So how do you catch steelhead? Well, you can spin for them and that’s great fun. Try a number 4 or number 5 Mepps spinner. Professionals swear by a silver blade in dirty water and a golden blade when the river is running totally clear.

Bait fishing is also a great catcher of fish, especially on the west coast. There are many baits used for steelhead – worms, grubs, minnows and so on all produce steelhead, even chunks of raw fish. However, the vast majority of bait fishermen will use fresh fish roe wrapped round the hook or sometimes put in small bags. There’s a good reason for this: steelhead delight on taking up position behind spawning salmon and eating the eggs as they roll past in the stream. You could say it’s their gastronomic delight, their favourite treat. For this reason, roe on the hook is most anglers’ first choice.

If it sounds easy, it isn’t. Steelhead show amazing cunning and they’ll often just tap and sip at a bait going past them. That means you’ve got to be constantly in touch with the bait, constantly aware of a take. You’re going to have to use a float for this job – certainly in my experience. Set it so that the bait trots just over the bottom, occasionally sliding over a protruding rock perhaps. Both watch the float and also feel the line for a take. You’ll be amazed just how delicate a bite can be.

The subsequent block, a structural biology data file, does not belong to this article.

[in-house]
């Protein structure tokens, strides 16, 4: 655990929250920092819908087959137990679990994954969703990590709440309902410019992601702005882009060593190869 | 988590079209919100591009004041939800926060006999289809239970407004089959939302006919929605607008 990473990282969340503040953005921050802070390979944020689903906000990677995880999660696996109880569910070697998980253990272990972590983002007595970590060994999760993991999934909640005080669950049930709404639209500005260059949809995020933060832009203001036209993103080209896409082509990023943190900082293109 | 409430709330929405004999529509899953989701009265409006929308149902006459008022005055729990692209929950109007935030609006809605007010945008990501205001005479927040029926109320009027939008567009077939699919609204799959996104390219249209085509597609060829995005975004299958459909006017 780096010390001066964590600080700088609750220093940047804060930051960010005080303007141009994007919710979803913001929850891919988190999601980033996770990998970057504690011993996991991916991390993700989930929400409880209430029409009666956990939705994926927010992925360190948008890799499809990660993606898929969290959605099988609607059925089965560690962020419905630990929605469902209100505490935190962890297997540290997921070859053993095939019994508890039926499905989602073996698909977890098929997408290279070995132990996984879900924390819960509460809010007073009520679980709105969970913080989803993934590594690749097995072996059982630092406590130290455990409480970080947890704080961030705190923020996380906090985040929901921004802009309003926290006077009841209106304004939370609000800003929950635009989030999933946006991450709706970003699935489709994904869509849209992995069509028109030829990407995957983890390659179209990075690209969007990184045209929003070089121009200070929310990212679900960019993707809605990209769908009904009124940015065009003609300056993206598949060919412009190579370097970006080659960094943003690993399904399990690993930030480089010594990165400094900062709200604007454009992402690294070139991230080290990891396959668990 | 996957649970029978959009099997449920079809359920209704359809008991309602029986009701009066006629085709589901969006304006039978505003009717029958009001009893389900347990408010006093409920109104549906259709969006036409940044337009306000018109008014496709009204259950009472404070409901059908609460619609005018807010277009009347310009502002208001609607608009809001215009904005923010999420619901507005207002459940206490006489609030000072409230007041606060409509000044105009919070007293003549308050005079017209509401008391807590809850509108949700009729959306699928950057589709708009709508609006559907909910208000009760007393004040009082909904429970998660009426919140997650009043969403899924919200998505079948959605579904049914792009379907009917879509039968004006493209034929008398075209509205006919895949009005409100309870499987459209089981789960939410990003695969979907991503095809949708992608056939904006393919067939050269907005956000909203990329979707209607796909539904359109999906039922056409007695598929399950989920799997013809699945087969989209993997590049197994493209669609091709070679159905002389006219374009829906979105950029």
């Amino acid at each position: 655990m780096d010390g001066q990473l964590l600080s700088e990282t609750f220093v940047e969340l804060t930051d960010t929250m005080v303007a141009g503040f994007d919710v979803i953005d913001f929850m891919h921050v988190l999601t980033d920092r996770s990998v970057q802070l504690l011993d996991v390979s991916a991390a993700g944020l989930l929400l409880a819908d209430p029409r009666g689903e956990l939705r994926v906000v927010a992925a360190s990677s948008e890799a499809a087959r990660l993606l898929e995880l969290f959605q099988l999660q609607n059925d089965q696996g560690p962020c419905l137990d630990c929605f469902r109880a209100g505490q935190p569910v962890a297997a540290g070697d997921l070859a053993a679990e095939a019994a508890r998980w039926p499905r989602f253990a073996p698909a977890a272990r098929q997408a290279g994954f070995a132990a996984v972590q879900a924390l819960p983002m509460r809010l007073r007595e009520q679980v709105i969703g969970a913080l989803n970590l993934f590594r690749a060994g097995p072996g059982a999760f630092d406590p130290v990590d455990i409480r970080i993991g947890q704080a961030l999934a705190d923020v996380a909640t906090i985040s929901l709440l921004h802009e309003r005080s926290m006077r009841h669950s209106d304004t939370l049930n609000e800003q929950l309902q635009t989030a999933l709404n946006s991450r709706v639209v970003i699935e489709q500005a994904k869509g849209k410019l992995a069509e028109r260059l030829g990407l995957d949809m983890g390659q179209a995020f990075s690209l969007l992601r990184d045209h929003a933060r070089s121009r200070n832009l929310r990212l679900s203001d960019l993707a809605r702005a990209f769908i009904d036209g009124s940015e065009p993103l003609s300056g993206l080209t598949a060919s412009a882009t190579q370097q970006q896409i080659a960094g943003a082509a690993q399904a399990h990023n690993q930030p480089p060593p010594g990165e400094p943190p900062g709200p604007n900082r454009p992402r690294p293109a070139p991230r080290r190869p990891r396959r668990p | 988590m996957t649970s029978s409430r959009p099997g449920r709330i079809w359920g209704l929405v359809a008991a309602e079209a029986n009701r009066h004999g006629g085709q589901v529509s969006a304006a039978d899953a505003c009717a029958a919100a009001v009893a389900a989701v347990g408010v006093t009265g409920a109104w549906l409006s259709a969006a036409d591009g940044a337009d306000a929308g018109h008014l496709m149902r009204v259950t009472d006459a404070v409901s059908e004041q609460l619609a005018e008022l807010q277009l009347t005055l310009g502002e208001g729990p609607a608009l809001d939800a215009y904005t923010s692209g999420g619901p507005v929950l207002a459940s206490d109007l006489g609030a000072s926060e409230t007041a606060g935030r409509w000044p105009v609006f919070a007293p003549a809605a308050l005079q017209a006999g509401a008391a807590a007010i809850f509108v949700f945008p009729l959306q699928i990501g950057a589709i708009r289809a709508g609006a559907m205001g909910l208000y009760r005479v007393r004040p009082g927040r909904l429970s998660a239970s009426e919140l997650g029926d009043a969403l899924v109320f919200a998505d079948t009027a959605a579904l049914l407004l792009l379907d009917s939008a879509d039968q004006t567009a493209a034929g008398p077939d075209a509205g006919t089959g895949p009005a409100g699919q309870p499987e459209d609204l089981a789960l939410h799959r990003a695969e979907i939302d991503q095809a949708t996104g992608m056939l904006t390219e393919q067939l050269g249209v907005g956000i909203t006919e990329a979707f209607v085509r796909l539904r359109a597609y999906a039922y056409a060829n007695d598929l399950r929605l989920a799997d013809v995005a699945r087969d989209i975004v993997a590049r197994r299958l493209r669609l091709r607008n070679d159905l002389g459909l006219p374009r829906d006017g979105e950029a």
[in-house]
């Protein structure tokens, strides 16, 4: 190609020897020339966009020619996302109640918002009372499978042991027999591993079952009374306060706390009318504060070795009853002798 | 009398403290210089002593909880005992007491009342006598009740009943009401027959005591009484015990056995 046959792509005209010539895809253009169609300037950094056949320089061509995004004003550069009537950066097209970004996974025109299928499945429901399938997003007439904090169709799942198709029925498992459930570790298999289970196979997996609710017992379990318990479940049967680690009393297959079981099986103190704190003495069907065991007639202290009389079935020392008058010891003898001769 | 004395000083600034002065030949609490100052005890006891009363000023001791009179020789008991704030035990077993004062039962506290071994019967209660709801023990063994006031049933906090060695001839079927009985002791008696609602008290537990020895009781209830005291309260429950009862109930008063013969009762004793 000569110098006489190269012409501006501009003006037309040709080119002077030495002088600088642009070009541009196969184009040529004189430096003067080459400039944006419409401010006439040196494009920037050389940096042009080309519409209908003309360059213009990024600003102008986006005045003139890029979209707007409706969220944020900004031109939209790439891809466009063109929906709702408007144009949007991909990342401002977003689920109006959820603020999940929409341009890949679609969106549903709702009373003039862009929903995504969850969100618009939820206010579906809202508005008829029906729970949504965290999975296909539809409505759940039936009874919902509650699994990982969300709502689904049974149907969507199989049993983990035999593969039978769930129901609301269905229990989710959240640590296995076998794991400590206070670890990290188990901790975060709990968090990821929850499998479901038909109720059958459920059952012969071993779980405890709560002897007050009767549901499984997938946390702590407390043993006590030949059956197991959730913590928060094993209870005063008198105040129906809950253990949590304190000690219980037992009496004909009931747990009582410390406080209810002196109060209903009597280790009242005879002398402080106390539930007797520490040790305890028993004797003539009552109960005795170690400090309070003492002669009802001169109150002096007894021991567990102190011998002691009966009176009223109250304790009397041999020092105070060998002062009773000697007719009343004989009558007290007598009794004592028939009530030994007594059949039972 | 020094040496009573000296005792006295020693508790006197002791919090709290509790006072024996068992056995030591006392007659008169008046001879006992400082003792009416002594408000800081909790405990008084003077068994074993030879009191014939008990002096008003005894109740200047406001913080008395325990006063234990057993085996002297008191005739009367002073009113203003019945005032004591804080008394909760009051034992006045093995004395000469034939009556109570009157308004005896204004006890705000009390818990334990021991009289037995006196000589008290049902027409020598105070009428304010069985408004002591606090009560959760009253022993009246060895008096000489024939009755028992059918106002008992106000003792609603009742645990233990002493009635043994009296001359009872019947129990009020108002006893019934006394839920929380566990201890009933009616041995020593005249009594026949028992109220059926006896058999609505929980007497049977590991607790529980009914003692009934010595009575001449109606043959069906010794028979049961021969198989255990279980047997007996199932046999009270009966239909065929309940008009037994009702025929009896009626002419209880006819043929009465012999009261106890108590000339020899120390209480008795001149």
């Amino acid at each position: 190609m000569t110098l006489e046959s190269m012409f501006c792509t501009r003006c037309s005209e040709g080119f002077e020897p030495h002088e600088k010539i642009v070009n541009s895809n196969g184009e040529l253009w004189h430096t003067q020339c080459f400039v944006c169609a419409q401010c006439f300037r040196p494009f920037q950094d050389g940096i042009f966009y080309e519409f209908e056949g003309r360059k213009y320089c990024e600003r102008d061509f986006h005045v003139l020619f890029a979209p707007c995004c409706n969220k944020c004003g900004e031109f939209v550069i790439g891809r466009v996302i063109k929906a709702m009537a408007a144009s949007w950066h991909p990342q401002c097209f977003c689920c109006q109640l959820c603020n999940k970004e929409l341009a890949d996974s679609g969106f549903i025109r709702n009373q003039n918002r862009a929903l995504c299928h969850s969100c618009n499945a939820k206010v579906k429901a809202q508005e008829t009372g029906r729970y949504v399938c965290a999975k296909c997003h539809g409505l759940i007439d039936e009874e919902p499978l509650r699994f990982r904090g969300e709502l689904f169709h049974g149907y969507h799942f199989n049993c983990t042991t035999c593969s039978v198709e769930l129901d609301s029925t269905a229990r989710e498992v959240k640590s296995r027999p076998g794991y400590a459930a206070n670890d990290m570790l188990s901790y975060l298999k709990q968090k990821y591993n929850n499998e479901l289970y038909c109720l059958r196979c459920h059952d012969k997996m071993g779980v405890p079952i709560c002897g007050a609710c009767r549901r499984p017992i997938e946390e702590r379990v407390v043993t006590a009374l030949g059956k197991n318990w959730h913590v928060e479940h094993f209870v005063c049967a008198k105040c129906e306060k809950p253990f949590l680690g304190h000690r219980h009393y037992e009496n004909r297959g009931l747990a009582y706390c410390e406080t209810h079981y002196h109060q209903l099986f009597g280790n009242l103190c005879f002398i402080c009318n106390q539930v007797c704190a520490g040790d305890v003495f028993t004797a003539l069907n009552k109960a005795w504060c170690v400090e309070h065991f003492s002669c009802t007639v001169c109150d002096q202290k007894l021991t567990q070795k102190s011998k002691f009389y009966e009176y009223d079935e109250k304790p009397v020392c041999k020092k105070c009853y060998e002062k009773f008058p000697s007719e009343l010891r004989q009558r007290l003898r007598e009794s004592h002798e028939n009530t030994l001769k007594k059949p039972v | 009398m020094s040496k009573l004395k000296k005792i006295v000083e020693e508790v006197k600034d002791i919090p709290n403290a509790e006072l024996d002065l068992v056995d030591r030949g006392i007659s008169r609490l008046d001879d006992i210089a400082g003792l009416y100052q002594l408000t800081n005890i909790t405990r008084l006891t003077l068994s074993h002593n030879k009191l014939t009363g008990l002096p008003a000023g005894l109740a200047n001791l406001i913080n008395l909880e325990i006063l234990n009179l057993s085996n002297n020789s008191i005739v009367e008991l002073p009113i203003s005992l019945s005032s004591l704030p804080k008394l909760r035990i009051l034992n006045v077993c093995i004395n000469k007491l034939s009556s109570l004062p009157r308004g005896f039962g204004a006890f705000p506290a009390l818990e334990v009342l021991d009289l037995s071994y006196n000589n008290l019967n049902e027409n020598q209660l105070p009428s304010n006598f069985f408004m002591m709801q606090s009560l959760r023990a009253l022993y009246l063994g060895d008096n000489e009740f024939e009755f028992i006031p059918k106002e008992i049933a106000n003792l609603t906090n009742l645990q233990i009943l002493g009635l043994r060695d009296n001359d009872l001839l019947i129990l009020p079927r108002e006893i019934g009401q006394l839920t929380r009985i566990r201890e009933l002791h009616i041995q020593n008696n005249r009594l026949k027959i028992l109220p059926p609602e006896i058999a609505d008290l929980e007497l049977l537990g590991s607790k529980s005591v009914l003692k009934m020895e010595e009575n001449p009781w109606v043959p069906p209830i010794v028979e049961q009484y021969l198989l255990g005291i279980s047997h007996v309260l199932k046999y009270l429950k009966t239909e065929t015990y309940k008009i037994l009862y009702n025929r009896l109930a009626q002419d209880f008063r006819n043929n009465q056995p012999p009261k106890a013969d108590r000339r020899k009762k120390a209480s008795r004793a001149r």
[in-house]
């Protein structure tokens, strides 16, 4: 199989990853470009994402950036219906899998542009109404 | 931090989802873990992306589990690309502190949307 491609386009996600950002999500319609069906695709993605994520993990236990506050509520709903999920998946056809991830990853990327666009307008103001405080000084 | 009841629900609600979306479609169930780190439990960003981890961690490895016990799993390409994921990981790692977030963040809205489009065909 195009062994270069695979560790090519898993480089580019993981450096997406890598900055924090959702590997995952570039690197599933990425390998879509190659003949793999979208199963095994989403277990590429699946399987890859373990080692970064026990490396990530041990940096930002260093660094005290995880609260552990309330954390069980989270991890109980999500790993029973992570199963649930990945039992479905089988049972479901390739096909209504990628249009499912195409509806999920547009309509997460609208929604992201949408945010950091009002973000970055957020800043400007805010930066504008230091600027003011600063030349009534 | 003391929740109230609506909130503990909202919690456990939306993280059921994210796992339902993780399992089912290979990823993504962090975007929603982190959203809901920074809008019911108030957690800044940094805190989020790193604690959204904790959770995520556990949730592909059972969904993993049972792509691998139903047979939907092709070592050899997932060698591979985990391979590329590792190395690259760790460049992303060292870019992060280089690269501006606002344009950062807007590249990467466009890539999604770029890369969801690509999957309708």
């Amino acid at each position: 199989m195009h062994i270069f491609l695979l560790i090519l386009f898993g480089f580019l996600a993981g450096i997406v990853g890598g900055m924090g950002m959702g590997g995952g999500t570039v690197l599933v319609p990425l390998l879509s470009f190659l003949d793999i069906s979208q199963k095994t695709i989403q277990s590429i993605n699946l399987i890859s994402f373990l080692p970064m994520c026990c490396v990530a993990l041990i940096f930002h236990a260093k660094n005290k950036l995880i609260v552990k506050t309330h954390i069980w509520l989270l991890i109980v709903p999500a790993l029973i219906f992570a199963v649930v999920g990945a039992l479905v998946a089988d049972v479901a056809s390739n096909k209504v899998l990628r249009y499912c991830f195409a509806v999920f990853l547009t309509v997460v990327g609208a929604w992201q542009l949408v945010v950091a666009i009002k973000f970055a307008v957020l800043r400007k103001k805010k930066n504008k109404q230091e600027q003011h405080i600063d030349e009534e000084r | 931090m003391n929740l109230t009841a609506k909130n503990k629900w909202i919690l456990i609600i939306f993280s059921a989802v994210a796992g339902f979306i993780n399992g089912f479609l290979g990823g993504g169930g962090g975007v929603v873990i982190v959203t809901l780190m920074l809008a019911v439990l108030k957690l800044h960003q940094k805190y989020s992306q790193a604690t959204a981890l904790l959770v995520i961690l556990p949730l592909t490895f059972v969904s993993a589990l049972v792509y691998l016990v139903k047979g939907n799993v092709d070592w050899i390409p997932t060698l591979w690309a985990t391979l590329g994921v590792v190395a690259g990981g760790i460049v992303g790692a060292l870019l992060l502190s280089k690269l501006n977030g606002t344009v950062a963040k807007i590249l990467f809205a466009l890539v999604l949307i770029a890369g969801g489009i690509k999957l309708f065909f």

Long trotting is an art form and shouldn’t be scoffed at and, believe me, if you hook a fifteen pound steelhead at sixty or seventy yards range it’s an experience you’ll never forget. However, it’s fly fishing that is generally considered the ultimate in steelhead fishing. Most flies tend to be big, gaudy patterns, generally with splashes of orange about them. Once again, the idea here is to mimic a salmon egg as closely as possible. However, those in the know will also use big nymphs, especially in very cold, slower water. The important thing is not to flog a pool with the same fly over and over but give the steelhead there a bit of variety. It’s important that whatever fly you’re using is working close to the bottom. If you’re in shallower water then a floating line is fine but if the current is really deep and strong then you’re probably going to need a quick sinker to get down to where the fish are lying. Just as in bait fishing, the take can be very delicate so don’t expect the line to be ripped from your hand. Look out for the line simply pausing, gently tightening or even falling slack depending on the angle you’re fishing. Concentration, absolute focus, is the key.